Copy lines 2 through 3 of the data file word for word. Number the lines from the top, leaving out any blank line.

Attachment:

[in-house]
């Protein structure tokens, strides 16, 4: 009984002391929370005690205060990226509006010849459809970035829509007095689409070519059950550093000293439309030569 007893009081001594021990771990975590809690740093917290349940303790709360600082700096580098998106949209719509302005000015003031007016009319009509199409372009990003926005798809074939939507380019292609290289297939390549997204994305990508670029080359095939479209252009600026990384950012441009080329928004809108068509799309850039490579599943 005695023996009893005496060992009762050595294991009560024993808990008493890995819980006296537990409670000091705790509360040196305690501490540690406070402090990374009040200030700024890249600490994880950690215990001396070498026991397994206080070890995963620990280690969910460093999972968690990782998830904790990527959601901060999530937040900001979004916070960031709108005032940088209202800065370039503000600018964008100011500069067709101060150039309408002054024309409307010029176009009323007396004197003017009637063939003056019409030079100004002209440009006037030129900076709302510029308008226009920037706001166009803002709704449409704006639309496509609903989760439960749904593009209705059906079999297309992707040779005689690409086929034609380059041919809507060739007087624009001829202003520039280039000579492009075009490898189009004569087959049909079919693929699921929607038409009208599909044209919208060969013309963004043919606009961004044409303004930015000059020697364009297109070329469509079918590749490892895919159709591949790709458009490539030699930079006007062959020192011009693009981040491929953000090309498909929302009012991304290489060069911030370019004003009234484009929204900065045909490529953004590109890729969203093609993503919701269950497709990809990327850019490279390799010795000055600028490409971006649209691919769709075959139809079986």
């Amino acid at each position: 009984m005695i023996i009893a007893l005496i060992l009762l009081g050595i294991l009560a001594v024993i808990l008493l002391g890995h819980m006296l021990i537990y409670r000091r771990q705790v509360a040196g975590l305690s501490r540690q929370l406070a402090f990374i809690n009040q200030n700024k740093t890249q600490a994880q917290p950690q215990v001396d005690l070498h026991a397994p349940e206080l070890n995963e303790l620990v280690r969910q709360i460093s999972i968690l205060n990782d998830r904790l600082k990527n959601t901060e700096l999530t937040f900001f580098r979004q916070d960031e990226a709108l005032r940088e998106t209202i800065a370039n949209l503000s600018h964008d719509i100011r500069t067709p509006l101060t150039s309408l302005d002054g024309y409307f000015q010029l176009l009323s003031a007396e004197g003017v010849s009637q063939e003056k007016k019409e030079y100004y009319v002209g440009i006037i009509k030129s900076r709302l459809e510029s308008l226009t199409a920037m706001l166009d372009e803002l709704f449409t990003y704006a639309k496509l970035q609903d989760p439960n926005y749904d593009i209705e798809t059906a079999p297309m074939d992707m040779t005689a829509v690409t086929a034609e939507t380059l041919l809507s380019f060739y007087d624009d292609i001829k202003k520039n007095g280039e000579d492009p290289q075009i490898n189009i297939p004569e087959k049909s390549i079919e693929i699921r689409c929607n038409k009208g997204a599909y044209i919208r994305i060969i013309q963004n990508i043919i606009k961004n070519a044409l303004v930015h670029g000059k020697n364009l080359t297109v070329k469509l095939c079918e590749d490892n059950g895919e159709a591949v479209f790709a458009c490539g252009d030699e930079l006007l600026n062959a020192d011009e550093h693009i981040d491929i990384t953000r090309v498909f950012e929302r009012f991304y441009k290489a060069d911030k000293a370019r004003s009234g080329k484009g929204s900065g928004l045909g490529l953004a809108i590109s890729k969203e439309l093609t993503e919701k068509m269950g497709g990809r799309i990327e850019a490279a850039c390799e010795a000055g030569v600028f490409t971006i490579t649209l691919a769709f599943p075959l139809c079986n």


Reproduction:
């Protein structure tokens, strides 16, 4: 009984002391929370005690205060990226509006010849459809970035829509007095689409070519059950550093000293439309030569 007893009081001594021990771990975590809690740093917290349940303790709360600082700096580098998106949209719509302005000015003031007016009319009509199409372009990003926005798809074939939507380019292609290289297939390549997204994305990508670029080359095939479209252009600026990384950012441009080329928004809108068509799309850039490579599943 005695023996009893005496060992009762050595294991009560024993808990008493890995819980006296537990409670000091705790509360040196305690501490540690406070402090990374009040200030700024890249600490994880950690215990001396070498026991397994206080070890995963620990280690969910460093999972968690990782998830904790990527959601901060999530937040900001979004916070960031709108005032940088209202800065370039503000600018964008100011500069067709101060150039309408002054024309409307010029176009009323007396004197003017009637063939003056019409030079100004002209440009006037030129900076709302510029308008226009920037706001166009803002709704449409704006639309496509609903989760439960749904593009209705059906079999297309992707040779005689690409086929034609380059041919809507060739007087624009001829202003520039280039000579492009075009490898189009004569087959049909079919693929699921929607038409009208599909044209919208060969013309963004043919606009961004044409303004930015000059020697364009297109070329469509079918590749490892895919159709591949790709458009490539030699930079006007062959020192011009693009981040491929953000090309498909929302009012991304290489060069911030370019004003009234484009929204900065045909490529953004590109890729969203093609993503919701269950497709990809990327850019490279390799010795000055600028490409971006649209691919769709075959139809079986």
């Amino acid at each position: 009984m005695i023996i009893a007893l005496i060992l009762l009081g050595i294991l009560a001594v024993i808990l008493l002391g890995h819980m006296l021990i537990y409670r000091r771990q705790v509360a040196g975590l305690s501490r540690q929370l406070a402090f990374i809690n009040q200030n700024k740093t890249q600490a994880q917290p950690q215990v001396d005690l070498h026991a397994p349940e206080l070890n995963e303790l620990v280690r969910q709360i460093s999972i968690l205060n990782d998830r904790l600082k990527n959601t901060e700096l999530t937040f900001f580098r979004q916070d960031e990226a709108l005032r940088e998106t209202i800065a370039n949209l503000s600018h964008d719509i100011r500069t067709p509006l101060t150039s309408l302005d002054g024309y409307f000015q010029l176009l009323s003031a007396e004197g003017v010849s009637q063939e003056k007016k019409e030079y100004y009319v002209g440009i006037i009509k030129s900076r709302l459809e510029s308008l226009t199409a920037m706001l166009d372009e803002l709704f449409t990003y704006a639309k496509l970035q609903d989760p439960n926005y749904d593009i209705e798809t059906a079999p297309m074939d992707m040779t005689a829509v690409t086929a034609e939507t380059l041919l809507s380019f060739y007087d624009d292609i001829k202003k520039n007095g280039e000579d492009p290289q075009i490898n189009i297939p004569e087959k049909s390549i079919e693929i699921r689409c929607n038409k009208g997204a599909y044209i919208r994305i060969i013309q963004n990508i043919i606009k961004n070519a044409l303004v930015h670029g000059k020697n364009l080359t297109v070329k469509l095939c079918e590749d490892n059950g895919e159709a591949v479209f790709a458009c490539g252009d030699e930079l006007l600026n062959a020192d011009e550093h693009i981040d491929i990384t953000r090309v498909f950012e929302r009012f991304y441009k290489a060069d911030k000293a370019r004003s009234g080329k484009g929204s900065g928004l045909g490529l953004a809108i590109s890729k969203e439309l093609t993503e919701k068509m269950g497709g990809r799309i990327e850019a490279a850039c390799e010795a000055g030569v600028f490409t971006i490579t649209l691919a769709f599943p075959l139809c079986n």